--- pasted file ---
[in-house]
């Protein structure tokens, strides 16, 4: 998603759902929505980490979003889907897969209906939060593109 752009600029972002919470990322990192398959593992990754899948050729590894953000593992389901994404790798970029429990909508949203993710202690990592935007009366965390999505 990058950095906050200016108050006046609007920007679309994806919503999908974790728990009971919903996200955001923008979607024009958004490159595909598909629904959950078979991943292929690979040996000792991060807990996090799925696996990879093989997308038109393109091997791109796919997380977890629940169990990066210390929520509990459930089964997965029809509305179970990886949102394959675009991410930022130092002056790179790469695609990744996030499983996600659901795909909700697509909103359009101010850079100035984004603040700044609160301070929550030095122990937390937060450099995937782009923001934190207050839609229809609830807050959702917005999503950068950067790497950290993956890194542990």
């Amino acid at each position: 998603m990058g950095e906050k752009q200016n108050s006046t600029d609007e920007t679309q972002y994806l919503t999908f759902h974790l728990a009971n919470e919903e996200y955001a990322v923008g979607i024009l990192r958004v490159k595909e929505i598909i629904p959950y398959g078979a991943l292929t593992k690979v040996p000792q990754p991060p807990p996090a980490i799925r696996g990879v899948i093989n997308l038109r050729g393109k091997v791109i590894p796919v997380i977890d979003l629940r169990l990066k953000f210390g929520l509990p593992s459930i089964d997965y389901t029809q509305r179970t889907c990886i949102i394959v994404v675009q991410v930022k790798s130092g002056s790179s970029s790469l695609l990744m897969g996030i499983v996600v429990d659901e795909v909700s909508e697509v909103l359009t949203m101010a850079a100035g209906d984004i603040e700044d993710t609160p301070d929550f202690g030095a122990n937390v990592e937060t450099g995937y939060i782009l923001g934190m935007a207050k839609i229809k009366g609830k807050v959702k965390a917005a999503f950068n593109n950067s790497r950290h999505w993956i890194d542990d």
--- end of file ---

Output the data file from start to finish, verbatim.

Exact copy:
[in-house]
């Protein structure tokens, strides 16, 4: 998603759902929505980490979003889907897969209906939060593109 752009600029972002919470990322990192398959593992990754899948050729590894953000593992389901994404790798970029429990909508949203993710202690990592935007009366965390999505 990058950095906050200016108050006046609007920007679309994806919503999908974790728990009971919903996200955001923008979607024009958004490159595909598909629904959950078979991943292929690979040996000792991060807990996090799925696996990879093989997308038109393109091997791109796919997380977890629940169990990066210390929520509990459930089964997965029809509305179970990886949102394959675009991410930022130092002056790179790469695609990744996030499983996600659901795909909700697509909103359009101010850079100035984004603040700044609160301070929550030095122990937390937060450099995937782009923001934190207050839609229809609830807050959702917005999503950068950067790497950290993956890194542990």
């Amino acid at each position: 998603m990058g950095e906050k752009q200016n108050s006046t600029d609007e920007t679309q972002y994806l919503t999908f759902h974790l728990a009971n919470e919903e996200y955001a990322v923008g979607i024009l990192r958004v490159k595909e929505i598909i629904p959950y398959g078979a991943l292929t593992k690979v040996p000792q990754p991060p807990p996090a980490i799925r696996g990879v899948i093989n997308l038109r050729g393109k091997v791109i590894p796919v997380i977890d979003l629940r169990l990066k953000f210390g929520l509990p593992s459930i089964d997965y389901t029809q509305r179970t889907c990886i949102i394959v994404v675009q991410v930022k790798s130092g002056s790179s970029s790469l695609l990744m897969g996030i499983v996600v429990d659901e795909v909700s909508e697509v909103l359009t949203m101010a850079a100035g209906d984004i603040e700044d993710t609160p301070d929550f202690g030095a122990n937390v990592e937060t450099g995937y939060i782009l923001g934190m935007a207050k839609i229809k009366g609830k807050v959702k965390a917005a999503f950068n593109n950067s790497r950290h999505w993956i890194d542990d």